And just on one personal note, may I just say that while I am here with my husband as a member of The Royal Family, I want you to know that for me I am here with you as a mother, as a wife, as a woman, as a woman of colour and as your sister. I am here with you and I am here FOR you and I thank you so much for showing my husband and I the spirit of Ubuntu and I look forward to our time over the next few days together. Thank you so much for having us.

I’m actually pretty impressed by this speech – because it set the tone for Meghan’s events throughout this first week of the tour. This opening speech was a good signpost for the rest of the week, and I think it’s a smart thing to do.

I haven’t been able to find a really good video of Meghan’s speech, so here is one from The Sun with clips from both speeches.

The next thing I want to talk about is Archie Harrison‘s visit with Archbishop Desmond Tutu. This photo is darling, and up there as one of the iconic royal children photos along with Prince George meeting Obama.

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I hate to be negative, because it’s great seeing how much Archie has grown since his baptism, but I got a bit of an odd vibe when I saw Archie at an official event. The Sussexes want privacy for Archie, which I fully respect, but then it’s odd to see them bring him to an official event. A photocall or public plane de-boarding (which I know they didn’t do) would have been perfect, but it seems counter-intuitive to me to bring him to an official engagement when they’ve said they want him to be private. Not saying I wouldn’t have done the same thing – Archie won’t remember meeting Desmond Tutu, but those photos will live forever – but it seemed odd to me.

Having said all that, it’s great to see Archie, and he’s pretty cute. He reminds me of Harry when he was a baby.

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The next thing that stood out to me was a fashion moment. Meghan wore a black Everlane “Japanese GoWeave Essential Jumpsuit” ($120) and gold Gas Bijoux “Onde Drop Earrings” ($200) to a discussion with female entrepreneurs at Work in Progress and a visit to Mothers to Mothers after meeting Desmond Tutu.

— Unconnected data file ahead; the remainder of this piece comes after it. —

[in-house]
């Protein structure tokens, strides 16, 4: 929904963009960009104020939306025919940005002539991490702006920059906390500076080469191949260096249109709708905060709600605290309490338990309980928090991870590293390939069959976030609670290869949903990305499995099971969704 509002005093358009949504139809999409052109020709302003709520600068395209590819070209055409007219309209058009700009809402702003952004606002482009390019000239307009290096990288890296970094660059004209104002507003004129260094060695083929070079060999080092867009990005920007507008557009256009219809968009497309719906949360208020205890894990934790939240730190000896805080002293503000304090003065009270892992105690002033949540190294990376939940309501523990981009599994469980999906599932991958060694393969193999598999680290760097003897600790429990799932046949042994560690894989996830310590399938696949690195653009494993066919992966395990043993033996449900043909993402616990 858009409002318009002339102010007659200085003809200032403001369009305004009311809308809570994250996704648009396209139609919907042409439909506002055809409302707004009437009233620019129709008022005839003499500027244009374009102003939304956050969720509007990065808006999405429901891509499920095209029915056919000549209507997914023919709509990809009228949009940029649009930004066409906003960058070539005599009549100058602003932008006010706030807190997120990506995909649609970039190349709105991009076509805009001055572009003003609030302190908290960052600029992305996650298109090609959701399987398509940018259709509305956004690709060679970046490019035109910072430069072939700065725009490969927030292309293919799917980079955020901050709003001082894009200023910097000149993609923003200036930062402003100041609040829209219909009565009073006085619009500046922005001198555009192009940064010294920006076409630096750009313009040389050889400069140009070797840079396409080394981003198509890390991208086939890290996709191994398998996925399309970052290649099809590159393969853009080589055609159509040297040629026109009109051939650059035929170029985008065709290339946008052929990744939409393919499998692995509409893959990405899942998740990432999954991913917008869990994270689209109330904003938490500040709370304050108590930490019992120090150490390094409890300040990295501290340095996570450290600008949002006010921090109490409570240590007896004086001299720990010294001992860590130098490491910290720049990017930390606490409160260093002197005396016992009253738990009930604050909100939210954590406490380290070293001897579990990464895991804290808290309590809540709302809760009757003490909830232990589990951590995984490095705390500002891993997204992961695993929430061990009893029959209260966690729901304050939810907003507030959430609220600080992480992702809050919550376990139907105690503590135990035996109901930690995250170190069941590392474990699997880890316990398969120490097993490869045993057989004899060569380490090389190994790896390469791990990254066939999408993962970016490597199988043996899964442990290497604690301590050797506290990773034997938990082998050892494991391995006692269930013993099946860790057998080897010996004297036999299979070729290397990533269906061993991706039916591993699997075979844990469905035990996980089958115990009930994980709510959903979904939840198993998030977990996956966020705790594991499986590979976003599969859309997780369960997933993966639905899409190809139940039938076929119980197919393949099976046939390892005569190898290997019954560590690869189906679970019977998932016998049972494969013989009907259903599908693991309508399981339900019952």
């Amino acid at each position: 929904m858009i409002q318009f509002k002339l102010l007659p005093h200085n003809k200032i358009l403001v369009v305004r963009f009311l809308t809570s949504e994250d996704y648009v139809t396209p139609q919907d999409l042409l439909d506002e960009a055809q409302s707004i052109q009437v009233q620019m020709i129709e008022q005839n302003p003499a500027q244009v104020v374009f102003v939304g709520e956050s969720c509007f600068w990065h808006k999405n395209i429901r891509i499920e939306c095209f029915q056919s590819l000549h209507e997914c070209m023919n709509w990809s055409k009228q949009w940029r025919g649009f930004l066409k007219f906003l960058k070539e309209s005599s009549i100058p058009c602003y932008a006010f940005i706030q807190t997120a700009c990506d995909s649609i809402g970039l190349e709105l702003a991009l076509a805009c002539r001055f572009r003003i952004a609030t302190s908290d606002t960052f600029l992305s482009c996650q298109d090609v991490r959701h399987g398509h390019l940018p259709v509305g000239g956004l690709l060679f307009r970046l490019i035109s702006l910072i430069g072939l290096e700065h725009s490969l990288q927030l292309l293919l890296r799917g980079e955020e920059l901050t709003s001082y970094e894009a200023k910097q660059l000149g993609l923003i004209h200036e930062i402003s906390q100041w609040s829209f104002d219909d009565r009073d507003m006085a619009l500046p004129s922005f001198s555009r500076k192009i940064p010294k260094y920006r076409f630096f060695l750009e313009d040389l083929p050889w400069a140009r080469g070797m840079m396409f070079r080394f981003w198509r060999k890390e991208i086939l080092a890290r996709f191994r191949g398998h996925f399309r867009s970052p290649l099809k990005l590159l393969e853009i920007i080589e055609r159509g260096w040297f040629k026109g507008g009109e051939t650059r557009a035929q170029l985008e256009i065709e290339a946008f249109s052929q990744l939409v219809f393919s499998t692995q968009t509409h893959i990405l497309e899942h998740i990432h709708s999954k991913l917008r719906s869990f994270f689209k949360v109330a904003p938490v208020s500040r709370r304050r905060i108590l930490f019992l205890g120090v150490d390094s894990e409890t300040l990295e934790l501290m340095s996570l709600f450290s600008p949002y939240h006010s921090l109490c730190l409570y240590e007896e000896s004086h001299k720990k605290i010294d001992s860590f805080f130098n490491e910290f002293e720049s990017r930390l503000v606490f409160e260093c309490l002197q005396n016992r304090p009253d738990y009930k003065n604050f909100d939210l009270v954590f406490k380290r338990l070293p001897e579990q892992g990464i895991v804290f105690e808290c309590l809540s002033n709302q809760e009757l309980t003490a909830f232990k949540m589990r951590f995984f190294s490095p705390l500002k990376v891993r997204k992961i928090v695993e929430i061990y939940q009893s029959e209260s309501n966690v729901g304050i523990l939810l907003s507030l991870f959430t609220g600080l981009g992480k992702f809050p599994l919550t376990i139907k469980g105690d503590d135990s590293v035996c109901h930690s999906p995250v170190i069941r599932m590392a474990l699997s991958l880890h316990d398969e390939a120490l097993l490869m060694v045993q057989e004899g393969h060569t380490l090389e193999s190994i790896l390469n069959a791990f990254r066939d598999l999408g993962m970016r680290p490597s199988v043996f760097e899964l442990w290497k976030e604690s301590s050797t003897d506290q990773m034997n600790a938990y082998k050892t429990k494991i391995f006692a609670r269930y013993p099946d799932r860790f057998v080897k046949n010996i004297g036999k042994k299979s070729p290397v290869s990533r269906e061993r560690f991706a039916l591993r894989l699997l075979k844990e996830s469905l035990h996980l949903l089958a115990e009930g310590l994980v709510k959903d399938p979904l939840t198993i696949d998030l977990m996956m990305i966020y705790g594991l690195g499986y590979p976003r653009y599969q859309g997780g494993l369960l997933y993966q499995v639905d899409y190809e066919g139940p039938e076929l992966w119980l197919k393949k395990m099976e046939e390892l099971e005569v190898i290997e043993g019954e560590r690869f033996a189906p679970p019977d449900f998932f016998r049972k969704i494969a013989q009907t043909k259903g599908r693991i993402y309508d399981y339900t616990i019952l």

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Firstly, this jumpsuit is cute, and while the gold earrings are too large for my taste, I like the statement gold and think it paired well with the all black outfit. Secondly, I remember seeing, on Twitter, this photo of Meghan sitting crossed legged on the floor in her heels and jumpsuit and thinking it was so charming. So I wanted to include it here.

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This next thing is technically not part of the South Africa tour, in that it isn’t official and doesn’t appear in the Court Circular, but it took place in South Africa and was released during the tour. On Saturday, September 28, the Sussex Royal Instagram account posted a photo of Meghan at Clareinch Post Office in Cape Town tying a ribbon in honor of Uyinene Mrwetyana – a nineteen-year-old University of Cape Town student who was brutally raped and murdered at the post office in August.

Sussex Royal via Getty Images

The caption reads:

“Simi kunye kulesisimo” – ‘We stand together in this moment’

The Duchess of Sussex has tied a ribbon at the site where 19-year-old Cape Town student Uyinene Mrwetyana was murdered last month, to pay her respects and to show solidarity with those who have taken a stand against gender based violence and femicide. Over the last month in Capetown, protests erupted through the streets in outrage over GBV in South Africa.